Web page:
Dear Atticus, the myth of motherhood

Dear Atticus,

It is not bold, in these days of reality television and online confessionals, to express discontent with motherhood.

And yet, if one is to dare to say that she does not enjoy every single minute of motherhood, she is likely to be disagreed with violently by people who claim otherwise. The things I find so hard–sleeplessness and spit-up and the lack of independence–were apparently enjoyed by the seasoned mothers who cannot resist telling the new moms that they meet to enjoy every minute.

Of course they didn’t enjoy every minute. But for some reason, they have forgotten, or decided to whitewash the truth. This is part of what our culture seems to ask of women, that we make nice in certain ways. And one of them has to do with this idea of the mother cradling her child, that that image cannot have anything but a rosy glow that is far from the fatigue and stress that is part of the reality.

I have not enjoyed every minute of this year, Atticus. It has been hard. I believe that it is okay to tell you that, because I hope that I am teaching you that difficult things are worthwhile. That relationships are not easy. That life involves both beauty and terror. I love your dad, but I can’t say that we enjoy every minute of being married. I have a great job, but every minute is not a joy. Your Uncle Joseph is a great ally of mine, but we have had some difficult times in our relationship. I am not ashamed to say any of that, because we take the good with the bad here in this world. I would be ashamed if difficult things made me quit, and I would be ashamed of myself if I didn’t tell the truth.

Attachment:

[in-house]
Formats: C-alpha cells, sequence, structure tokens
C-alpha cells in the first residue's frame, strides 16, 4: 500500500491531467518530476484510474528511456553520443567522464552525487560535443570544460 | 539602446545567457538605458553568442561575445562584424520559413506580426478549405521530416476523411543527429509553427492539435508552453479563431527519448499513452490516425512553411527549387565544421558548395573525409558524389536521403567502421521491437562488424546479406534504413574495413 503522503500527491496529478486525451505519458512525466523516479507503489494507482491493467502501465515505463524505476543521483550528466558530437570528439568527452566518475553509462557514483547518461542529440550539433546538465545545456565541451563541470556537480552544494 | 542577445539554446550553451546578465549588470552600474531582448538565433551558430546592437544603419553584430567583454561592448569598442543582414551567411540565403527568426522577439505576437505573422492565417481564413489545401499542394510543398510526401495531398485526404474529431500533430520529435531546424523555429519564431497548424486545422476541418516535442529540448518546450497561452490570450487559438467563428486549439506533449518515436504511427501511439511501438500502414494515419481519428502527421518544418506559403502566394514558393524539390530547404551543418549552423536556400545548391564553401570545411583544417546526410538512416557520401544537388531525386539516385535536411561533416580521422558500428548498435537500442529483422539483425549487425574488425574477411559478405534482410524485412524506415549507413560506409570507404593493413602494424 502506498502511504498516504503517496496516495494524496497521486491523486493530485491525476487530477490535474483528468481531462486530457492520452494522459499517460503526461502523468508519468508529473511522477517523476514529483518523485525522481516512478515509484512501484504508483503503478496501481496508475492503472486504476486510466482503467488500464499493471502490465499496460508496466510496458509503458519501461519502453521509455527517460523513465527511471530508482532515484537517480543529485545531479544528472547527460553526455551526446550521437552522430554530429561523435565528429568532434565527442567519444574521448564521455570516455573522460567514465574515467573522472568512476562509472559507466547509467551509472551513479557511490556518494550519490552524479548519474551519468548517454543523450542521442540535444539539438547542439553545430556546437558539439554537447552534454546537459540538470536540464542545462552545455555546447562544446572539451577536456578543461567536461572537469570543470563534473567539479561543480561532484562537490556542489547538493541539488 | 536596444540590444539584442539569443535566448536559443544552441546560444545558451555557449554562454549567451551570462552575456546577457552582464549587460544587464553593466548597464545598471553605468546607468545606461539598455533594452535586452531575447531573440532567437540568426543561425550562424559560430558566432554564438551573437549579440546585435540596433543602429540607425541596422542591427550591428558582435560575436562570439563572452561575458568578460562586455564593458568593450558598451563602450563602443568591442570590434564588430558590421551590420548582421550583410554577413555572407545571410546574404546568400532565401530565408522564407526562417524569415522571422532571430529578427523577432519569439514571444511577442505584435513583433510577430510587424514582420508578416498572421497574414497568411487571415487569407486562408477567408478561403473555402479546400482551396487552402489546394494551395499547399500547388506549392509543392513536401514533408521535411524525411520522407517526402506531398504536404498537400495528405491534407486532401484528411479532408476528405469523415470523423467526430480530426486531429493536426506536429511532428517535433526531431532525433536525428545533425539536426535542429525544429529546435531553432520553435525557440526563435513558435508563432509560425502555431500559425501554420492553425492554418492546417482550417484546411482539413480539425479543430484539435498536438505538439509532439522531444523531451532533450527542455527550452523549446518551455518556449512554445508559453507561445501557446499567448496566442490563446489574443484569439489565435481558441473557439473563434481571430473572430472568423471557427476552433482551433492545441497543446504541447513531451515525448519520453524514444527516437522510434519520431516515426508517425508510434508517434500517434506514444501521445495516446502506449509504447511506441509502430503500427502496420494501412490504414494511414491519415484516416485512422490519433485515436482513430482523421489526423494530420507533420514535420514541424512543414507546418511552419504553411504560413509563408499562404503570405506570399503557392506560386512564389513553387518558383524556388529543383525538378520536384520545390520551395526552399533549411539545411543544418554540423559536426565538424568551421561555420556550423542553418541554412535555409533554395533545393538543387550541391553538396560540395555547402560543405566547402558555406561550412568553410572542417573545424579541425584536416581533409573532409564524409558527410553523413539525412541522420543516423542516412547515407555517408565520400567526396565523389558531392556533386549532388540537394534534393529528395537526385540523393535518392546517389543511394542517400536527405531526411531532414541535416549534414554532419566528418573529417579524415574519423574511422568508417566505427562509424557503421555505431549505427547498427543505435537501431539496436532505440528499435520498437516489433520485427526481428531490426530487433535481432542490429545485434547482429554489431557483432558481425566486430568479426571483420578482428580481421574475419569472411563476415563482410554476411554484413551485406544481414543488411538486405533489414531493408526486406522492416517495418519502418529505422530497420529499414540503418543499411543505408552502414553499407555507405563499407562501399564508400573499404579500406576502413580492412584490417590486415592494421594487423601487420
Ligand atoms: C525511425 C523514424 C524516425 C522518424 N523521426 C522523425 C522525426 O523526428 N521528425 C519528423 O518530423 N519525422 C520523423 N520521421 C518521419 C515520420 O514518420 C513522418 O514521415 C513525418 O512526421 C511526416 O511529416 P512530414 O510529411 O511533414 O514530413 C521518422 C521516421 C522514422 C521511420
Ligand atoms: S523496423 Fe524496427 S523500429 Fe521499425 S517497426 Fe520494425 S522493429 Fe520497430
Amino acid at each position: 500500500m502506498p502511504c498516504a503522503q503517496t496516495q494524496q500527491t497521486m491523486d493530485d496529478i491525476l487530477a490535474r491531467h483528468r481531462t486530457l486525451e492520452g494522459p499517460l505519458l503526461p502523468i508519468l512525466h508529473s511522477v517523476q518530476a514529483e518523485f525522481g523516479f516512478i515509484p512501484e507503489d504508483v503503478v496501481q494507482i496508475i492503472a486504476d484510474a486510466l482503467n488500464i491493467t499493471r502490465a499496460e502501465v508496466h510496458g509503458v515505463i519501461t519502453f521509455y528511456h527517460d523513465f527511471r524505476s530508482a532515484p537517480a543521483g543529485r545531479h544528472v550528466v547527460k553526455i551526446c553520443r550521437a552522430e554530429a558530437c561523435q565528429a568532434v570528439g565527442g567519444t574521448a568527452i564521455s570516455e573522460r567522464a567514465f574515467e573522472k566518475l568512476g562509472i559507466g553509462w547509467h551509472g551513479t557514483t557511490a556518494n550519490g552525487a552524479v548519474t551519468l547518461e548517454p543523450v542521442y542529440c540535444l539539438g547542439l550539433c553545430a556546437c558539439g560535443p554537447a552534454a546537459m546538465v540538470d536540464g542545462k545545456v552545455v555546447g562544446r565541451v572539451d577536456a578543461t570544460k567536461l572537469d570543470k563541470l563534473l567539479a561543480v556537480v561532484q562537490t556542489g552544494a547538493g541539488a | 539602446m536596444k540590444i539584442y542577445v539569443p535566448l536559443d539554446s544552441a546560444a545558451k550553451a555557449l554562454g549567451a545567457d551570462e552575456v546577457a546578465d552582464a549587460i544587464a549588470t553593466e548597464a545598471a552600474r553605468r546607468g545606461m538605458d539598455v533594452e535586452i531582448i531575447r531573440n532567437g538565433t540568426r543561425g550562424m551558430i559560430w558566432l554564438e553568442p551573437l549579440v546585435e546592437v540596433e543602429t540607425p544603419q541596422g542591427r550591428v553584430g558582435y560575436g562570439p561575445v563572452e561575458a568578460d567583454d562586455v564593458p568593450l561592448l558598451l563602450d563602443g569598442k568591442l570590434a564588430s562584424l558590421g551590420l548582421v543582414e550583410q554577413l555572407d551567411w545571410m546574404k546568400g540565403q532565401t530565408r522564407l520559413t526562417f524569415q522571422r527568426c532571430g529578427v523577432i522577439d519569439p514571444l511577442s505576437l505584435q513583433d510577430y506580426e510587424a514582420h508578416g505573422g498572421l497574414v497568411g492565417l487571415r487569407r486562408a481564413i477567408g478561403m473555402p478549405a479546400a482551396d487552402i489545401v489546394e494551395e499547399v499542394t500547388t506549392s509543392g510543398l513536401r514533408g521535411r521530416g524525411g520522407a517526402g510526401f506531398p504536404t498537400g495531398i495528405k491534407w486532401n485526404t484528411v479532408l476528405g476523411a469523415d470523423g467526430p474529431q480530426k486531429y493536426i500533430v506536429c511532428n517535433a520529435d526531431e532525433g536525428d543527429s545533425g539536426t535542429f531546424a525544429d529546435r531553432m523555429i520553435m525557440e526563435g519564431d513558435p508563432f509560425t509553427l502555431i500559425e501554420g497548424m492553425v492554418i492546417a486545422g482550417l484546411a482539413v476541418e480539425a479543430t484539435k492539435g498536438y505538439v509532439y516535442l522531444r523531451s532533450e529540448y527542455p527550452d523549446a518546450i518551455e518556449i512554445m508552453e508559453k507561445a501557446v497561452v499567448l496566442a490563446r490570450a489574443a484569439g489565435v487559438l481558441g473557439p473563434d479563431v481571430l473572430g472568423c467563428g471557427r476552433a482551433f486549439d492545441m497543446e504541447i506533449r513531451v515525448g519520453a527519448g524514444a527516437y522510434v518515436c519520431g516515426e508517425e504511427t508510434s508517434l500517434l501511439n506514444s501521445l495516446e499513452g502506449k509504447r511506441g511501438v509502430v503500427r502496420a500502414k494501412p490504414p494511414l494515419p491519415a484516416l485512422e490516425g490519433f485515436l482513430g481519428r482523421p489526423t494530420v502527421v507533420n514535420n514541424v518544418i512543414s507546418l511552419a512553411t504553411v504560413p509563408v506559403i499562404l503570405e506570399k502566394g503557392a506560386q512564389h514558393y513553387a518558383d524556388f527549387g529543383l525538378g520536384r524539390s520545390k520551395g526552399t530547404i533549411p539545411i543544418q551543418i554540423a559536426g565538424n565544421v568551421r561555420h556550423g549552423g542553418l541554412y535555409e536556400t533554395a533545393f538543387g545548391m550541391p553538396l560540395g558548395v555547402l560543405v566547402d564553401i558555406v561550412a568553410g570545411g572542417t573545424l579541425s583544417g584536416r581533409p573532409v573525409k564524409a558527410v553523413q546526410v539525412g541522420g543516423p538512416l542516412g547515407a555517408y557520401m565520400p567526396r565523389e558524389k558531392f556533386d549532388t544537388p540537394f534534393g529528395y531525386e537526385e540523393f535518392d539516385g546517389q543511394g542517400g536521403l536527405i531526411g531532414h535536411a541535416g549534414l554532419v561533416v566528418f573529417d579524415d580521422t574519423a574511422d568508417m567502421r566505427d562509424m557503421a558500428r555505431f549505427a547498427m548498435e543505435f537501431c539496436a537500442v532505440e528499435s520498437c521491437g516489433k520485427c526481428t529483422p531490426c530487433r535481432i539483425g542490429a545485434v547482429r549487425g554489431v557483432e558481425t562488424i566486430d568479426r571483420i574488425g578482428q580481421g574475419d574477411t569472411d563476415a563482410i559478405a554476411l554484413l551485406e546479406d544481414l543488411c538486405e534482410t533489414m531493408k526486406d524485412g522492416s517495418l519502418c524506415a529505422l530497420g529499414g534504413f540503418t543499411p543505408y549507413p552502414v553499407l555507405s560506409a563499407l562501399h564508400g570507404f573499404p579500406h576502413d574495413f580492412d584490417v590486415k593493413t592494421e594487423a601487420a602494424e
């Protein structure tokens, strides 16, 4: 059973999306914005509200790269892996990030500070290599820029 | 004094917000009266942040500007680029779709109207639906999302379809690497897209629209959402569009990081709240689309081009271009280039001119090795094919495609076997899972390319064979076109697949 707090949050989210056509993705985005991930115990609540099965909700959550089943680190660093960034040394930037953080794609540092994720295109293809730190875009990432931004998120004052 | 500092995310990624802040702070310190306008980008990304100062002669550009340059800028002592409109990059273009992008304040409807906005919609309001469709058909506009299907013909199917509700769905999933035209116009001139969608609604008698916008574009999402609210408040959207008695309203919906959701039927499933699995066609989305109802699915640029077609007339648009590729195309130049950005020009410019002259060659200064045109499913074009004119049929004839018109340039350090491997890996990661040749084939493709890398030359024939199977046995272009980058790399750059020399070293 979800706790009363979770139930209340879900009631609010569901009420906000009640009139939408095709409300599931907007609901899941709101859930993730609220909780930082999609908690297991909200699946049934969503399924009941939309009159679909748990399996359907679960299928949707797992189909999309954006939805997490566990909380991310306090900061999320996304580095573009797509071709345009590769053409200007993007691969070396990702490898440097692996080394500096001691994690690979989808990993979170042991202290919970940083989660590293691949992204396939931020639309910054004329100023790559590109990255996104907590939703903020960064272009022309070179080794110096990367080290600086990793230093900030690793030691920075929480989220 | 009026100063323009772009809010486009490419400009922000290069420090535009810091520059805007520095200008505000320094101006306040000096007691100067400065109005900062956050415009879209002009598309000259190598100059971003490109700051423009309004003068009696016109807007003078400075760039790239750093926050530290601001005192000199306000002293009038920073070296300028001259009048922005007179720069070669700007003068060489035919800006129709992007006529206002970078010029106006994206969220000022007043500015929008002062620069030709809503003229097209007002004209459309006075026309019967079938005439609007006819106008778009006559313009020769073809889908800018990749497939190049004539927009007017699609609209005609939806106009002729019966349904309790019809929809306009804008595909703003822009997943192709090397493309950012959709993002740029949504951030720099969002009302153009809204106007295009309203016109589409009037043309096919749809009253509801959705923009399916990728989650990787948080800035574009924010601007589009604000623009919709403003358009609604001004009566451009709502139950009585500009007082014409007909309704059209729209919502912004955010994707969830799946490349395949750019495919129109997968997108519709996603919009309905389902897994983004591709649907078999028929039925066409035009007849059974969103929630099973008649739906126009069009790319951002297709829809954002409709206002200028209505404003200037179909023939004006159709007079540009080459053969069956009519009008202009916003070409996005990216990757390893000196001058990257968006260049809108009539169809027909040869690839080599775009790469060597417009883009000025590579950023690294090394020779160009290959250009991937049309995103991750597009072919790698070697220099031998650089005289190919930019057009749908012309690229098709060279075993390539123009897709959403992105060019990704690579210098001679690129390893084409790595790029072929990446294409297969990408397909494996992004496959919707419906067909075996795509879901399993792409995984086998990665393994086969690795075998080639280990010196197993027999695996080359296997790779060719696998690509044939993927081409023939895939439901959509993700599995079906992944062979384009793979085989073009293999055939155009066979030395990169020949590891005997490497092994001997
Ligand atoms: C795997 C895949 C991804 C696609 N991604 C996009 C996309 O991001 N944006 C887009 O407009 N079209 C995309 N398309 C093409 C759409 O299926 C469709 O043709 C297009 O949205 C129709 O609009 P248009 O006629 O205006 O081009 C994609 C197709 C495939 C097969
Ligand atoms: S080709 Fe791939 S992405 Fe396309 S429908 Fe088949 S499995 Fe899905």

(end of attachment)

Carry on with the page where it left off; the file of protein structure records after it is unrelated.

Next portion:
I think this is what Eef Barzelay meant–possibly what he took from last year’s letters–when he put things in your song like, “How I ache at the thought of all that’s in store for you,” and, “It pains me to say that to never know suffering, well, there’s really no way.”

Being able to say that I have not enjoyed every minute frees me up to see what I have treasured about your life so far: the bright smiles, the joys of watching you learn, watching your personality and independent streak develop. I have loved the moments (few and far between) when you consent to snuggle with me. I am grateful for the times when only I can calm you down. My love for you is fierce and protective, and I have made decisions that have made things harder for me because I am trying to do the best for you.

This is what love means to me, Atticus. Not romanticizing the past, but choosing to love even when it’s hard and being honest about that. I learned at a young age that it was good to wrap up life’s stories in a neat little bow. What I want to teach you, instead, is to tell the truth about life. That is part of what this project, this month of letters, is about.

I know you won’t enjoy every minute of being my son, Atticus. But I believe our relationship is big enough to encompass those kinds of days, not just the ones where we are all smiling and have our hair brushed. The Love I believe in has a place for the entire spectrum of life and emotions. I can’t wait to share more of it with you.

Love,
Mama

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